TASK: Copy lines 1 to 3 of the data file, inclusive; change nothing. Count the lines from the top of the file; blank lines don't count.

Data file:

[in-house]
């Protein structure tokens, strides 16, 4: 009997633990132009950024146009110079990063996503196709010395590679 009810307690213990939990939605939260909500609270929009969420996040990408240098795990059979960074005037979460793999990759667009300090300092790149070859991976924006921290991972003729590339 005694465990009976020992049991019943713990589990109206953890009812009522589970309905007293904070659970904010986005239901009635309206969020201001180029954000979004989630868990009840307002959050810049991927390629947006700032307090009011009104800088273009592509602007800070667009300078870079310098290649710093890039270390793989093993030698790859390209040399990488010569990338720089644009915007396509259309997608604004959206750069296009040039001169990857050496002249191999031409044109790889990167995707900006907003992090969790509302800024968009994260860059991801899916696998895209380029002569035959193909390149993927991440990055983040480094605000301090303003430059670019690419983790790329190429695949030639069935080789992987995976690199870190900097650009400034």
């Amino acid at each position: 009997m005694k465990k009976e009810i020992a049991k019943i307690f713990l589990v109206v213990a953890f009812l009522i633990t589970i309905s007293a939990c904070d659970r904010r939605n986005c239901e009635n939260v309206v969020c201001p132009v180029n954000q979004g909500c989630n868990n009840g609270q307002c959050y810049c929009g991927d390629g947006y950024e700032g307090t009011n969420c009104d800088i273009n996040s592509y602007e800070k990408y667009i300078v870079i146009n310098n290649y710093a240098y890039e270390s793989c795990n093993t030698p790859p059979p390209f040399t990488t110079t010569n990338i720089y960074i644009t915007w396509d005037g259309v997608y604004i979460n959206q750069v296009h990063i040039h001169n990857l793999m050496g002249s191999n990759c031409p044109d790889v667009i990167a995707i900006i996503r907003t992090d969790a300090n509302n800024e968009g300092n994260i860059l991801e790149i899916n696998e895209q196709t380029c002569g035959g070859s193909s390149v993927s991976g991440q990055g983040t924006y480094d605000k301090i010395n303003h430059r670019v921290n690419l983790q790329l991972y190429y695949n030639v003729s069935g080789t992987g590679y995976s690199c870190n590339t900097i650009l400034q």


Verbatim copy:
[in-house]
């Protein structure tokens, strides 16, 4: 009997633990132009950024146009110079990063996503196709010395590679 009810307690213990939990939605939260909500609270929009969420996040990408240098795990059979960074005037979460793999990759667009300090300092790149070859991976924006921290991972003729590339 005694465990009976020992049991019943713990589990109206953890009812009522589970309905007293904070659970904010986005239901009635309206969020201001180029954000979004989630868990009840307002959050810049991927390629947006700032307090009011009104800088273009592509602007800070667009300078870079310098290649710093890039270390793989093993030698790859390209040399990488010569990338720089644009915007396509259309997608604004959206750069296009040039001169990857050496002249191999031409044109790889990167995707900006907003992090969790509302800024968009994260860059991801899916696998895209380029002569035959193909390149993927991440990055983040480094605000301090303003430059670019690419983790790329190429695949030639069935080789992987995976690199870190900097650009400034």
């Amino acid at each position: 009997m005694k465990k009976e009810i020992a049991k019943i307690f713990l589990v109206v213990a953890f009812l009522i633990t589970i309905s007293a939990c904070d659970r904010r939605n986005c239901e009635n939260v309206v969020c201001p132009v180029n954000q979004g909500c989630n868990n009840g609270q307002c959050y810049c929009g991927d390629g947006y950024e700032g307090t009011n969420c009104d800088i273009n996040s592509y602007e800070k990408y667009i300078v870079i146009n310098n290649y710093a240098y890039e270390s793989c795990n093993t030698p790859p059979p390209f040399t990488t110079t010569n990338i720089y960074i644009t915007w396509d005037g259309v997608y604004i979460n959206q750069v296009h990063i040039h001169n990857l793999m050496g002249s191999n990759c031409p044109d790889v667009i990167a995707i900006i996503r907003t992090d969790a300090n509302n800024e968009g300092n994260i860059l991801e790149i899916n696998e895209q196709t380029c002569g035959g070859s193909s390149v993927s991976g991440q990055g983040t924006y480094d605000k301090i010395n303003h430059r670019v921290n690419l983790q790329l991972y190429y695949n030639v003729s069935g080789t992987g590679y995976s690199c870190n590339t900097i650009l400034q």